Executive Chef
 
Join Date: Oct 2004
Posts: 4,357
My crown hurts
__________________
mish is offline   Reply With Quote
Old 06-30-2005, 09:38 PM   #28
Master Chef
 
Chief Longwind Of The North's Avatar
 
Join Date: Aug 2004
Location: USA,Michigan
Posts: 9,229
Thanks Andy. You are correct. My Bad.
And Mish, it's all about the jargon. When I talk electronics, I use specific terms such as silicone controlled rectifier, or J-Fet transistor, or VLI microcircuits, or... By using correct terminology, or terms specific to the field of electronics, others in the field know what I'm talking about. In the same way, if we were in a store shopping together, and I had a particular meal in mind that required a flank steak, and you agreed to purchase it for the barbecue next Saturday, but you bought a chuck steak instead, it would mess things up.

Yep, as far as I know them, I try to use the jargon correctly, and if I think the people I'm with kon't know the correct terms, I'll try to use enough descriptive phrasing so that they understand.

On the other hand, too much jargon confuses the issue, and can create hard feelings, or the sense that the person using it is puttin on airs, or showing off. So there is a difference between using correct terminology when it's called for, and just tooting your own horn. I hope I'm not guilty of the latter, though I have been in times past.

'Tis a fine line to walk. And just maybe, I'm beating this dead horse too much

I just can't help myself. It's both a genetic and learned trait for me. And believe me, my Dad was a know-it-all in the extreme, and my Mother insisted we use proper grammer, exercised proper etiquette at the table, etc., etc.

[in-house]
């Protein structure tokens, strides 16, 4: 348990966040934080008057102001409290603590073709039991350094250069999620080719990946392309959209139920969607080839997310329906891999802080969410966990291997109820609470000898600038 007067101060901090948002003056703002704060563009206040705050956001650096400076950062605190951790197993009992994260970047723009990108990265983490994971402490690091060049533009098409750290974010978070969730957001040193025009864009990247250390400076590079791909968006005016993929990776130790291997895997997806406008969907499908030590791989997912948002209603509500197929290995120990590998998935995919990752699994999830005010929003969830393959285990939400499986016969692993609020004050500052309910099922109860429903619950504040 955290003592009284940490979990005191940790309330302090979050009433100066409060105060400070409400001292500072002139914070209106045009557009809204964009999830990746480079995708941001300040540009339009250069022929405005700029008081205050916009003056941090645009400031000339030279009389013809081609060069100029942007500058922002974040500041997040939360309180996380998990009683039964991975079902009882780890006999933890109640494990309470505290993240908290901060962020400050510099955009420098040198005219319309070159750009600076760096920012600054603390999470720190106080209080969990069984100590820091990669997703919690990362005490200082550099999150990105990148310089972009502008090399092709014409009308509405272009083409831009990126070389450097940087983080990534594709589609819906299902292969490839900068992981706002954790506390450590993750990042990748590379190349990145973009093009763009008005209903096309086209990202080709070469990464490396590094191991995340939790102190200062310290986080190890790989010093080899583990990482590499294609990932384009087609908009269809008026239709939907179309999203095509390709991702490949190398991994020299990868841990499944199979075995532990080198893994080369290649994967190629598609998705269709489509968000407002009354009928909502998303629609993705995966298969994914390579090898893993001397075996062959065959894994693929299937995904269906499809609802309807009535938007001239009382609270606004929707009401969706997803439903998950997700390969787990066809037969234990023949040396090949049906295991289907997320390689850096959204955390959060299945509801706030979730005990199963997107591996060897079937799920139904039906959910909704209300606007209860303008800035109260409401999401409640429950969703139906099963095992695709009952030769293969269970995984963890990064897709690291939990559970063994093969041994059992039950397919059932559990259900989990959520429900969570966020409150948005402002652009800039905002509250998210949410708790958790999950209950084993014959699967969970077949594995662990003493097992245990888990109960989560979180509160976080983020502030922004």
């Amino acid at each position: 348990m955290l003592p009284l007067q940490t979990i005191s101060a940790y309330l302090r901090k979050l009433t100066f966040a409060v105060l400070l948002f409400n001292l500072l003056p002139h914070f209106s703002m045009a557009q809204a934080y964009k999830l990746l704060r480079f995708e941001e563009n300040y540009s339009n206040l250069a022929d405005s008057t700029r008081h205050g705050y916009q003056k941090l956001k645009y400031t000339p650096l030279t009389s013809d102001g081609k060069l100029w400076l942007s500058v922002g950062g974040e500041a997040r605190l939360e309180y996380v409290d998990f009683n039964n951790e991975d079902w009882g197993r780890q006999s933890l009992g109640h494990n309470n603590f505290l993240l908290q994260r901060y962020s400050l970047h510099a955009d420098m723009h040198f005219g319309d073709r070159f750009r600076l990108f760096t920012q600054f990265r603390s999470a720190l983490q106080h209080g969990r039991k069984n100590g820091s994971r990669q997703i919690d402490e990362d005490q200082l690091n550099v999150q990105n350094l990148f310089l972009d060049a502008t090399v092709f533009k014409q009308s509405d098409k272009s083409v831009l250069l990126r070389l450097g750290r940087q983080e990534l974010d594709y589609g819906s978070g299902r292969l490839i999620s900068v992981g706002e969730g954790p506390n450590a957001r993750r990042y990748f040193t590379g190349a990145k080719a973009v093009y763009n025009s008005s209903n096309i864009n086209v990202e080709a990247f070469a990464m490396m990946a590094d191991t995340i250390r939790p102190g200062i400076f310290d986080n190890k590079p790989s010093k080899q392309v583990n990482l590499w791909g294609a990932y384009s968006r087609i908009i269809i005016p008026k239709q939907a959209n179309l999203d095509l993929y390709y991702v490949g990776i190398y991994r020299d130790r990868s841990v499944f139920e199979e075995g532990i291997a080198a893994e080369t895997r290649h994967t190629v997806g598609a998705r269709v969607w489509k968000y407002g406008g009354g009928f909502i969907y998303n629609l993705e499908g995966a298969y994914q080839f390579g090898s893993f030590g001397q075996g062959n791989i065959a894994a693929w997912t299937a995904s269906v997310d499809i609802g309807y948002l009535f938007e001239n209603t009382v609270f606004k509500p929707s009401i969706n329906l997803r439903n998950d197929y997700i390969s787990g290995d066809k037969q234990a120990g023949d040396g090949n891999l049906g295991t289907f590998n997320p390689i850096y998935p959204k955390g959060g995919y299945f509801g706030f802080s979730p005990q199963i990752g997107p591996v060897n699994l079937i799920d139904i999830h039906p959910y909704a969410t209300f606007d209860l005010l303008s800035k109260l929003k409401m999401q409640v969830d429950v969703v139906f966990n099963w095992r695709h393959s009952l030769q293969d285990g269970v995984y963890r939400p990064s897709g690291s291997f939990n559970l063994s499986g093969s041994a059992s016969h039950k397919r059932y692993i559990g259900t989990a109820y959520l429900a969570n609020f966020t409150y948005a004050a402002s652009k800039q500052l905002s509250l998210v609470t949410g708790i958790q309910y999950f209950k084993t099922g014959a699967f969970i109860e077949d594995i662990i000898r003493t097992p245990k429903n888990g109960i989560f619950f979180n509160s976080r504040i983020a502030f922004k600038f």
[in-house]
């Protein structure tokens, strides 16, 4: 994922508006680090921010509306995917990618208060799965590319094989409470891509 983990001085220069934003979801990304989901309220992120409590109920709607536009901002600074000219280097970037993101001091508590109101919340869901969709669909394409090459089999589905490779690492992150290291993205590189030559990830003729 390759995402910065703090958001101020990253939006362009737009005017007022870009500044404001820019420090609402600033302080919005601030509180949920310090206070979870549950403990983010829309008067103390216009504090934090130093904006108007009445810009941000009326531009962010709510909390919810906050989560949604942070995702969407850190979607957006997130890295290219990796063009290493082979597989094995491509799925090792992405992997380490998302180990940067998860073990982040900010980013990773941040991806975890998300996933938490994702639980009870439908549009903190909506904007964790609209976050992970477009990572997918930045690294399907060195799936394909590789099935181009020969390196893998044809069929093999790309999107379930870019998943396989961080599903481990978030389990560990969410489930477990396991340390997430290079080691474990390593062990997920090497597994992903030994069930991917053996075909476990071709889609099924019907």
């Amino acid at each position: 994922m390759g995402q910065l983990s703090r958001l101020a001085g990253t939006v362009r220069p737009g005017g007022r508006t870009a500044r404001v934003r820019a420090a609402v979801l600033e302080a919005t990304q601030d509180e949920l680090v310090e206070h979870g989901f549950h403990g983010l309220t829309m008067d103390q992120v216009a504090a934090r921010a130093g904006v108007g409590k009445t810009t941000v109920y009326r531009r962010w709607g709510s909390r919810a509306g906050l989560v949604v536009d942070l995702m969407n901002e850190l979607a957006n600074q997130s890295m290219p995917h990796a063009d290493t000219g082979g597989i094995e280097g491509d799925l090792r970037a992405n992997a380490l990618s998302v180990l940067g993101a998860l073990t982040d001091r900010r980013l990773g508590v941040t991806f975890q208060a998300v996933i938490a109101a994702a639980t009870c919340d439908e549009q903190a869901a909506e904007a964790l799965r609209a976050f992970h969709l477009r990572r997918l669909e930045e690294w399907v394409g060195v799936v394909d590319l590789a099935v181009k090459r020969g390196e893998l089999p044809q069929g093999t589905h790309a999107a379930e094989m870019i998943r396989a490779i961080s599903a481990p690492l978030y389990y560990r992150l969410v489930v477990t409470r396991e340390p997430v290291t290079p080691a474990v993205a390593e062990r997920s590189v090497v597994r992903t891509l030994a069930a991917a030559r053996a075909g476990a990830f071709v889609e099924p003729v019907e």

This is what my kids looked like after every "Dad" lecture.

Just ask them. They all have horror stories of the hour and a half lectures from me over something that should have taken 5 minutes. It's a curse.

I'm going away now.

Seeeeya; Goodweed of the North
__________________

__________________
“No amount of success outside the home can compensate for failure within the home…"

Check out my blog for the friendliest cooking instruction on the net. Go ahead. You know you want to.- http://gwnorthsfamilycookin.wordpress.com/
Chief Longwind Of The North is offline   Reply With Quote
Reply

Tags
None

Thread Tools
Display Modes

Posting Rules
You may not post new threads
You may not post replies
You may not post attachments
You may not edit your posts

BB code is On
Smilies are On
[IMG] code is On
HTML code is Off
Trackbacks are Off
Pingbacks are Off
Refbacks are Off



» Discuss Cooking on Facebook

Our Communities

Our communities encompass many different hobbies and interests, but each one is built on friendly, intelligent membership.

» More about our Communities

Automotive Communities

Our Automotive communities encompass many different makes and models. From U.S. domestics to European Saloons.

» More about our Automotive Communities

Marine Communities

Our Marine websites focus on Cruising and Sailing Vessels, including forums and the largest cruising Wiki project on the web today.

» More about our Marine Communities


Copyright 2002- Social Knowledge, LLC All Rights Reserved.

All times are GMT -5. The time now is 01:27 AM.


Powered by vBulletin® Version 3.8.8 Beta 4
Copyright ©2000 - 2016, Jelsoft Enterprises Ltd.